Ruby Star leaving Crosshaven

On Monday 4 June, after filling up with fuel with Sandpiper’s assistance – she was on the fuel berth awaiting an engine repair – I set off for the short sail to Kinsale. This was uneventful and a kindly marina manager found me space on the visitors’ pontoon, most of which was reserved for the Round Britain & Ireland Race fleet. Only a few of the race yachts had arrived due to lack of wind in the Irish Sea. After a solo supper ashore and a good breakfast, I departed for an anchorage in Castletownshead in a corner of Glandore Bay.

Round Britain & Ireland early fleet in Kinsale   

I was sailing happily along but then disaster. My autohelm, chart plotter and instruments (which are all linked) suddenly ceased to function. I could manage without the rest but the autohelm was essential as I did not have a windvane back-up. Examination of Reeds Almanac and the ICC Sailing Directions revealed a pontoon at relatively nearby Courtmacsherry, a remote looking place up a tortuous very shallow channel but well buoyed. I might get help there or have a go myself. There was space on the pontoon for 3 yachts and I managed to squeeze alongside. On enquiry, it emerged that Stuart, a local engineer who did engines, was my only hope. Stuart was persuaded to have a look at my autohelm. He took the binnacle apart and then dived into the cockpit locker to look for the course computer. He removed a panel there and pointed out that what I thought was the computer was in fact a junction box. He emerged after fiddling about with wires and put the binnacle back together. On switching the power back on everything worked. Stuart would not take any money or alcoholic reward for his seemingly miraculous work – he told me he was paid as the local lifeboat engineer, mainly responsible for the diesels!

Ruby Star at Courtmacsherry

I made the Castletownshead anchorage the following day much relieved about my now functioning autopilot. There I found Malo 36 Stardust who helped me back into Ruby Star after my small dinghy had slid away from under my feet. They then kindly took me back to their yacht for recovery drinks.  I reached Baltimore on the Thursday around lunchtime and found space on the pontoon there. Two of the charter yachts waiting for the Cadets were on the inside. There was electricity and water on the pontoon. Ruby Star was the only yacht on the outside but others came alongside briefly for water while anchoring in the Bay. There was a choice of five pubs/restaurants just up the road but I discovered they were all under the same ownership with similar menus!  I slipped at midday the following morning bound for Cape Clear Island and the new marina on the west side. On arrival this turned out to be small and crowded with space only alongside a high wall. I duly exited and went round to the established anchorage in the south. There I found Pastime of Innisfree skippered by RCC member Anthony Wells. We were the only occupants of the bay which we all agreed was quite lovely over several drinks together.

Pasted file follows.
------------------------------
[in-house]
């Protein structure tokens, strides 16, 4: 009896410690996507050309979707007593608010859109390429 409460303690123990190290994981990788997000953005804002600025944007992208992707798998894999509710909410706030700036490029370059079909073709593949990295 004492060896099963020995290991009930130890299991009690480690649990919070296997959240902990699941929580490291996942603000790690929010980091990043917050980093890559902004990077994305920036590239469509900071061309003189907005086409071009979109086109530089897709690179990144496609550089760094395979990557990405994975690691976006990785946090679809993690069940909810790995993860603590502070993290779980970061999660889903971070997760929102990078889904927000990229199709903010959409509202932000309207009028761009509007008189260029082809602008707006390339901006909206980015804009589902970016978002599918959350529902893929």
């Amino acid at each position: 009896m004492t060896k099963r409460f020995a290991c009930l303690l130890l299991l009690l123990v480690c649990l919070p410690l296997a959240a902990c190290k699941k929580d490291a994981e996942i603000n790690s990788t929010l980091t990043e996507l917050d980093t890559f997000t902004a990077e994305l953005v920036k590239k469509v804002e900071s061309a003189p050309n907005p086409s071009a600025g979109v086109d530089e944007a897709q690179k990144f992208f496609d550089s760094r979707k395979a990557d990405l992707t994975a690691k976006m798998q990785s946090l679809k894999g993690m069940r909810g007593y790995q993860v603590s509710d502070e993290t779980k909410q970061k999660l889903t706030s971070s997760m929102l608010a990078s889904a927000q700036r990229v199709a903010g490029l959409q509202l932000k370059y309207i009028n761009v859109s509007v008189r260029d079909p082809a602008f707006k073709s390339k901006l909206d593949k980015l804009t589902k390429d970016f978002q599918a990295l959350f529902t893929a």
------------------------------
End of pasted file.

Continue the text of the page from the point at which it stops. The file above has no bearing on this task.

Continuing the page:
The RCC fleet had diverged but several yachts emerged at Crookhaven, my next anchorage. Northern Light was hosting early evening drinks but I had yet another accident with my unstable dinghy. This time it turned over and I ended up in the water (with lifejacket on) entangled in the attachment lines. I was unable to free myself to climb up the perilous ladder on my counter stern. Quite a few dinghies responded to my cries for help but it was Nick and Margie Chavasse  from Wild Bird who finally got me back on board and invited me to a sympathetic supper after drinks in Northern Light. I did not use my dinghy again!

Next day was Sunday 10 June with the weather still benign and wind south easterly F3-4. It was ideal for rounding Mizen Head, the most SW corner of Ireland, and venturing up Dunmanus Bay which tends to be bypassed, thus missing Kitchen Cove, a lovely if remote anchorage. We were joined there by Robin of Cowes (Hamish Wilson). Hamish and Elin came for supper in Ruby Star with just our two yachts in the cove. However, I foolishly left all our electronics on overnight without isolating the engine battery. In the morning I could not start the engine. Hamish came over to help but he was having difficulty in pulling up my anchor by hand and there was not much wind to sail to a suitable destination to charge. I then had an amazing stroke of luck - a rib with 4 youths going fishing appeared from nowhere and were persuaded to return ashore and bring back a portable battery plus jump leads. My engine was duly started and again my Irish saviours refused to take any recompense
By this time I was running short of fuel so made for Lawrence Cove marina on Bere Island at the entrance to Bantry Bay. With the wind just abaft the beam I overtook the Bowman 40 Wild Bird who was close to the eastern shore whereupon they broke out an asymmetric spinnaker to put me in my place!  The small marina was a delightful and friendly venue well placed for a leisurely sail up Bantry Bay to Glengarriff for the sunflower raft-up.

Cadets’ sunflower plan